You are here: Horses > Horse health > Equine Castration

Horse Castration Questions: Breeding Decisions and Methods

As with many other animals, leaving the male of the species intact – a term that usually applied to the animal not being neutered or castrated – brings with it a host of problems. While some horse owners envision a career in breeding their horses, it is important to recognize that only the very best animals should be part of a breeding program, while all others should be altered.

Add to this the fact that handling a stud requires not only adequate facilities but also specialized training, and it only makes sense to think twice before embarking on that venture. For example, did you know that an intact horse will very often act out aggressively toward geldings and mares and will therefore have to be kept separately to avoid injuries? Do you have the facilities it takes to separate your stallions, and do you really want to deprive them of the companionship of other horses simply to breed him?
For the horse owner who is considering castration, it is usually a good choice to have the operation done at an early age. The colt is much easier to handle, the incision site will be able to be closed off with sutures, and obviously the testicles are much smaller. All these conditions translate into a much reduced incident of swelling, as well as cosmetically more handsome features. For example, horses castrated this young will refrain from developing some muscle masses that cause them to have thicker necks. If you wait for the horse to be a bit older – say between one and two years of age – the testicles will be much larger, and the incision site will not be closeable. Healing is much slower, and it is important to keep parasites away from the open wound.

The surgical procedure itself may be performed in one of two ways, depending on the veterinarian’s and owner’s choice. First is the “up” castration which simply refers to the fact that the horse will be standing up. After being anesthetized, the horse’s testicles are removed and the blood vessel is crimped as well as sealed. A “down” castration refers to the animal’s laying down during the procedure. This requires a general anesthetic as well tying up of the animals’ hind leg. There is now a new methodology that is not yet approved but that is being tested for effectiveness. It involves the application of a clamp to the testicular cord which is then attached to a power drill. The goal is to spin the clamp until the cord is severed. While this may seem a bit odd, it has been shown that the blood vessels are being sealed off and that there is less swelling following the procedure.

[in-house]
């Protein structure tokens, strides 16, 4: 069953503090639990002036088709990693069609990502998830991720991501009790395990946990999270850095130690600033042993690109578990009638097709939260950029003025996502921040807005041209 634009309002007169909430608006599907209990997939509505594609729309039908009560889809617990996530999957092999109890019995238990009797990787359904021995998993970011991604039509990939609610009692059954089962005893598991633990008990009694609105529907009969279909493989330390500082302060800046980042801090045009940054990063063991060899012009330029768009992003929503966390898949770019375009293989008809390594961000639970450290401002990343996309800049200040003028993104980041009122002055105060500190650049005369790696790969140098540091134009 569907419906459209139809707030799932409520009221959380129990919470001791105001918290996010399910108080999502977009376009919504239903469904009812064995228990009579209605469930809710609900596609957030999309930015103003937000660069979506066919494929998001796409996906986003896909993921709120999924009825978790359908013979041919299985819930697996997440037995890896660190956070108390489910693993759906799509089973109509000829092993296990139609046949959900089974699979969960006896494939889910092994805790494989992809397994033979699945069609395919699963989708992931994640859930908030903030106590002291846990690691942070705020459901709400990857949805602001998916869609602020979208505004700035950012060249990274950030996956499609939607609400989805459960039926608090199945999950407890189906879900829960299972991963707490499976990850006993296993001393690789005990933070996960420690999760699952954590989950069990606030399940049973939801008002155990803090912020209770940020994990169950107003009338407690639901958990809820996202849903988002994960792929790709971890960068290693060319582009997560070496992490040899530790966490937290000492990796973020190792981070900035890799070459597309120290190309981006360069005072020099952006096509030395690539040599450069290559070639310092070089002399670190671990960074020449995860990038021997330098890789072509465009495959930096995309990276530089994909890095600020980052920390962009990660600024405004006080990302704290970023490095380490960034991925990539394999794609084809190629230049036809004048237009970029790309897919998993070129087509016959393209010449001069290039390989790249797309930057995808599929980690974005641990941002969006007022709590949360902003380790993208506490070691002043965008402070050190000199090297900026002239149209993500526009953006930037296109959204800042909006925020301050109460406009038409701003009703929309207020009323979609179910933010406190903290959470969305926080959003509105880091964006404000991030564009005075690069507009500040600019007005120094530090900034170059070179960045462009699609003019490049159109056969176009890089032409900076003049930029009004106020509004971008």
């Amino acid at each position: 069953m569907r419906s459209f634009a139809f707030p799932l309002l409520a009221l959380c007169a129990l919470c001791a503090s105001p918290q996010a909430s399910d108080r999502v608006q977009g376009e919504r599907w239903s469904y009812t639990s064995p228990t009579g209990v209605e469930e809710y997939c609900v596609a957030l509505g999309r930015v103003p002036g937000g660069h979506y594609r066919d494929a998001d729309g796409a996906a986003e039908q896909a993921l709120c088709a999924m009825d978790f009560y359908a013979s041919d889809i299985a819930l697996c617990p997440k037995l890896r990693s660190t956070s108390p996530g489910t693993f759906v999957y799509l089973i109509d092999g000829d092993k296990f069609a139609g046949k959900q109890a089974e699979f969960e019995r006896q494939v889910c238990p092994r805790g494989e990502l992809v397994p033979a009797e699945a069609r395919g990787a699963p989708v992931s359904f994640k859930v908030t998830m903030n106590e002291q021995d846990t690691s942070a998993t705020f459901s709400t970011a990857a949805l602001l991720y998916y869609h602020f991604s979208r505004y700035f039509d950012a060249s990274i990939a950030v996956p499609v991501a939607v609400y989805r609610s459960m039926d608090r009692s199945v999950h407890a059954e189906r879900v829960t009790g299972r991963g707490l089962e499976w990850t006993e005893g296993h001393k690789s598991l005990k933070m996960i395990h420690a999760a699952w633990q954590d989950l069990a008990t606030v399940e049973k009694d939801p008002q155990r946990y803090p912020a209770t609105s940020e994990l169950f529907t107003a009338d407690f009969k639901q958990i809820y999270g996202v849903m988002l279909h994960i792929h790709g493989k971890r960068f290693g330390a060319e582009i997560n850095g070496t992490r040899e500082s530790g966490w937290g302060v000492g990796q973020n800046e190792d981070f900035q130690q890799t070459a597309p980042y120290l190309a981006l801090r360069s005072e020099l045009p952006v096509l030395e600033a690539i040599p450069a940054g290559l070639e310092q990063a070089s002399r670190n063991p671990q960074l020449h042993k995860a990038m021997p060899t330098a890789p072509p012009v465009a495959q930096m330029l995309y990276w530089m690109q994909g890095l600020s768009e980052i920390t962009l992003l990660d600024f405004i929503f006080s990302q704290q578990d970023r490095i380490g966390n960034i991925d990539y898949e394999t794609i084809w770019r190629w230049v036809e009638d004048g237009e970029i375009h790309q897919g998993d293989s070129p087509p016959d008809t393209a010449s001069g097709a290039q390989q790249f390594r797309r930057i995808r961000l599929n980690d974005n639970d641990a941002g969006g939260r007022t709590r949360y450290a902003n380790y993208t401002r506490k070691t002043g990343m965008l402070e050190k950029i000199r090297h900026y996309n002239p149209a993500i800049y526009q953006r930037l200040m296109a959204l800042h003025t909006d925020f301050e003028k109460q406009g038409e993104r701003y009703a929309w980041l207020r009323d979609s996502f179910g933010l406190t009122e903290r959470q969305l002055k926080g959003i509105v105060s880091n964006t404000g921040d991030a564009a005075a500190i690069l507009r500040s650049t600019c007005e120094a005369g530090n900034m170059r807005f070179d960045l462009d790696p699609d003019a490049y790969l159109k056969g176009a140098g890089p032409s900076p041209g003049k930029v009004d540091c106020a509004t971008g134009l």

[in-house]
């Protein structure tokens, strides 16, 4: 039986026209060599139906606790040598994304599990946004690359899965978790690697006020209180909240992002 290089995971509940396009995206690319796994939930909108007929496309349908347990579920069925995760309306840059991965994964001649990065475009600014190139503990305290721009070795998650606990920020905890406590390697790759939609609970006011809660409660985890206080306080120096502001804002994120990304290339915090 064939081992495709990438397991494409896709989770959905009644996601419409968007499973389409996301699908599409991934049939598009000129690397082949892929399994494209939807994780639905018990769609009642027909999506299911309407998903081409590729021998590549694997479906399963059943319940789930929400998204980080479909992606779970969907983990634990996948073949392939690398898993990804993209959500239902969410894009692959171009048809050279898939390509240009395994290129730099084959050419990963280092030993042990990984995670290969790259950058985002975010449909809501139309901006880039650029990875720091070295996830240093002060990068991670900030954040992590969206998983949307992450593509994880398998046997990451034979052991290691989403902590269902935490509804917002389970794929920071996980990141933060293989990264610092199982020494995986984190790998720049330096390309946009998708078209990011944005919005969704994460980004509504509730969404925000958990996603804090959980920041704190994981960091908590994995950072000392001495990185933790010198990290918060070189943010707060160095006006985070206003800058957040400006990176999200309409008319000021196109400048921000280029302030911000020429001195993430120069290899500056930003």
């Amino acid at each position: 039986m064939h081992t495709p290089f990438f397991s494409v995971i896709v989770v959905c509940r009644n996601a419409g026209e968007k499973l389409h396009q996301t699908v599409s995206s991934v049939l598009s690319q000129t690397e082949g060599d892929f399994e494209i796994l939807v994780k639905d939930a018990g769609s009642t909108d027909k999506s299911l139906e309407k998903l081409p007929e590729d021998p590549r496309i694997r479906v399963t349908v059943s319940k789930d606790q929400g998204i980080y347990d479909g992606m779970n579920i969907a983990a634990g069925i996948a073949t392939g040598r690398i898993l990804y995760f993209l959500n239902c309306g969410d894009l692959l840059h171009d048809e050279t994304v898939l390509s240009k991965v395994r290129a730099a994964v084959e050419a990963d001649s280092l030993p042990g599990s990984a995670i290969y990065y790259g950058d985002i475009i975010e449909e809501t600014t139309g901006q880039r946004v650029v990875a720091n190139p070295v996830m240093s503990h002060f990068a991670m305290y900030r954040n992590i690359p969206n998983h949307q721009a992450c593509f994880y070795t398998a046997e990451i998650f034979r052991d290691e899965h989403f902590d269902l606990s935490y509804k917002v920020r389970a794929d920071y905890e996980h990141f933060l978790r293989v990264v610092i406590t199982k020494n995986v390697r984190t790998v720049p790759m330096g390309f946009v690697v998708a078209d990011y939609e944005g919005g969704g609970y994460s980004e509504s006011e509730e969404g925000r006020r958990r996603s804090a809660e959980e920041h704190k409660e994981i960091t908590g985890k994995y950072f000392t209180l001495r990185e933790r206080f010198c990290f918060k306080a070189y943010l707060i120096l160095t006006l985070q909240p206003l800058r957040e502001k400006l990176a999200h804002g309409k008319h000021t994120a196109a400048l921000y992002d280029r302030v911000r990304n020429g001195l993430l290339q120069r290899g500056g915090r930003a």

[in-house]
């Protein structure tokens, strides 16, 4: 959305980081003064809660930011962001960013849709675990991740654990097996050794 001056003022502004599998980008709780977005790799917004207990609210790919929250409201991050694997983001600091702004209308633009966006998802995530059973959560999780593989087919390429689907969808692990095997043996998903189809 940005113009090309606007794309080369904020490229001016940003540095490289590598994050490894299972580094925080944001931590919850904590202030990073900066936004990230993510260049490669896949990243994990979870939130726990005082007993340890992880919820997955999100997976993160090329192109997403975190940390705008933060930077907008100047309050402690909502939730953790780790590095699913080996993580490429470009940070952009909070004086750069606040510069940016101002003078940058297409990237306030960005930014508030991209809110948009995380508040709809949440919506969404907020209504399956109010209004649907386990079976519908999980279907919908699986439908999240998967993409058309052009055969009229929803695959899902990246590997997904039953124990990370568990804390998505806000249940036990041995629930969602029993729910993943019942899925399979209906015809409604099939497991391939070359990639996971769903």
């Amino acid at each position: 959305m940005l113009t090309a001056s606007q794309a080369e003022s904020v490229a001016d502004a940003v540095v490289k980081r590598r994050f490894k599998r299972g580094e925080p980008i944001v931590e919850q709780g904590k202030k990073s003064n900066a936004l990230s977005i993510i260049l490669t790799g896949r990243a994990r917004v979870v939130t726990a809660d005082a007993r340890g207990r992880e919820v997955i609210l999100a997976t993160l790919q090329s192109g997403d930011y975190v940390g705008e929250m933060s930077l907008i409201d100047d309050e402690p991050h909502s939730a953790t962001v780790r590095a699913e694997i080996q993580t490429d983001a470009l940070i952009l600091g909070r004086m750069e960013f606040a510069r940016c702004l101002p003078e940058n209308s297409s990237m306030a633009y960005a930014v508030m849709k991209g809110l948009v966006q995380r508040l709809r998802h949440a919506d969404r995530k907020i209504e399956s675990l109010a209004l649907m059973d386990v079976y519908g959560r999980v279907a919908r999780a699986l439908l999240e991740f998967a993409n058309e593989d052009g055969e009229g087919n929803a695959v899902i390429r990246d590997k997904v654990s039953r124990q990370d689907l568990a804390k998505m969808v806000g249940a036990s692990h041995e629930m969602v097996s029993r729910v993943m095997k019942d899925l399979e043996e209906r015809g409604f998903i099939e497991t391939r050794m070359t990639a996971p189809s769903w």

Once in a while there may be a longer recovery time required, such as when the horse’s testicles have not fully descended. This will require the veterinarian to actually remove the testicles from the abdomen, and will sometimes also spell longer recovery periods.

Read the next horse health tips article on Cold Weather Health Issues.
Register below to get
free horse tips from:

Horse eZine Cover

Horse Tack & Riding Equipment Maintenance

Tack needs to be maintained religiously. Synthetic tack can be hosed down or washed in the washing machine. It's lighter in weight, easy to care for, and less expensive than leather. Leather, needs much more care. Inspect it every time you clean it. Wash it every time you use it, and then oil the leather parts a few times a year.

Browse some different types and styles of synthetic and leather horse tack available online.

 Horse Education
Horse Training Teleseminar
 Horse Information Topics
Horse health
Horse nutrition / feed
Horse pasture / forage
Horse care
Horse tack / equipment
Horse diseases
Horse shoes / Hoof care
Horse rescue / adoption
Horse transportation
Horse training
Horse trainers
Horse breeds
Horse breeding
Horse names (5,000)
Horse farms / ranches
Horse barns / fencing
Horse riding
Equestrian Sports & Activities
Horse shows
Horse words dictionary
Share a Horse Story
 Horse Business Owners
  Advertise with Us
Have your horse products or services exposed to over 27,000 of our monthly visitors.
  Home | | Privacy | Security | Legal notices | Advertise with Us
 Copyright (c) 2011. American Horse Rider & Horses and Horse Information. All rights reserved.